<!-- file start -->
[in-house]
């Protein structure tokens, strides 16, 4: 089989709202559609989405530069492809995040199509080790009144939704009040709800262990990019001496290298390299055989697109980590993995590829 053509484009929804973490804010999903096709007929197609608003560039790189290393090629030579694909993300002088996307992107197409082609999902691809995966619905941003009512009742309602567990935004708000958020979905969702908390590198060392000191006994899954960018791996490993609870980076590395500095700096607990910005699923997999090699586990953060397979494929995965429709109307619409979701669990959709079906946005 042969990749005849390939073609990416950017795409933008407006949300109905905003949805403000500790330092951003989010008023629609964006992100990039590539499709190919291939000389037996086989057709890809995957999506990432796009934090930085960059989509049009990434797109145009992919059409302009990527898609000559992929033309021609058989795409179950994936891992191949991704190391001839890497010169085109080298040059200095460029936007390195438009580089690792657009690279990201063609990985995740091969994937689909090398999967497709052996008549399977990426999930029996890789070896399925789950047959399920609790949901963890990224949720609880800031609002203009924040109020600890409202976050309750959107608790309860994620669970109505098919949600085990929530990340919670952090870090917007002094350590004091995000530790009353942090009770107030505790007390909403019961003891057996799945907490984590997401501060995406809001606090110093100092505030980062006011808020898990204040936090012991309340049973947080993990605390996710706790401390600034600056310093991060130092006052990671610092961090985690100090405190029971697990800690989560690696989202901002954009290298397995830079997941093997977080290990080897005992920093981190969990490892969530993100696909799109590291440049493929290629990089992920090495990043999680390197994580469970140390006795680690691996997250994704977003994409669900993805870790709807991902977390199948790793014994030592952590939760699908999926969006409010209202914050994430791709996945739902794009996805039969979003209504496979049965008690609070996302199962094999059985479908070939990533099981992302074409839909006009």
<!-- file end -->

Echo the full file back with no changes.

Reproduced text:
[in-house]
């Protein structure tokens, strides 16, 4: 089989709202559609989405530069492809995040199509080790009144939704009040709800262990990019001496290298390299055989697109980590993995590829 053509484009929804973490804010999903096709007929197609608003560039790189290393090629030579694909993300002088996307992107197409082609999902691809995966619905941003009512009742309602567990935004708000958020979905969702908390590198060392000191006994899954960018791996490993609870980076590395500095700096607990910005699923997999090699586990953060397979494929995965429709109307619409979701669990959709079906946005 042969990749005849390939073609990416950017795409933008407006949300109905905003949805403000500790330092951003989010008023629609964006992100990039590539499709190919291939000389037996086989057709890809995957999506990432796009934090930085960059989509049009990434797109145009992919059409302009990527898609000559992929033309021609058989795409179950994936891992191949991704190391001839890497010169085109080298040059200095460029936007390195438009580089690792657009690279990201063609990985995740091969994937689909090398999967497709052996008549399977990426999930029996890789070896399925789950047959399920609790949901963890990224949720609880800031609002203009924040109020600890409202976050309750959107608790309860994620669970109505098919949600085990929530990340919670952090870090917007002094350590004091995000530790009353942090009770107030505790007390909403019961003891057996799945907490984590997401501060995406809001606090110093100092505030980062006011808020898990204040936090012991309340049973947080993990605390996710706790401390600034600056310093991060130092006052990671610092961090985690100090405190029971697990800690989560690696989202901002954009290298397995830079997941093997977080290990080897005992920093981190969990490892969530993100696909799109590291440049493929290629990089992920090495990043999680390197994580469970140390006795680690691996997250994704977003994409669900993805870790709807991902977390199948790793014994030592952590939760699908999926969006409010209202914050994430791709996945739902794009996805039969979003209504496979049965008690609070996302199962094999059985479908070939990533099981992302074409839909006009």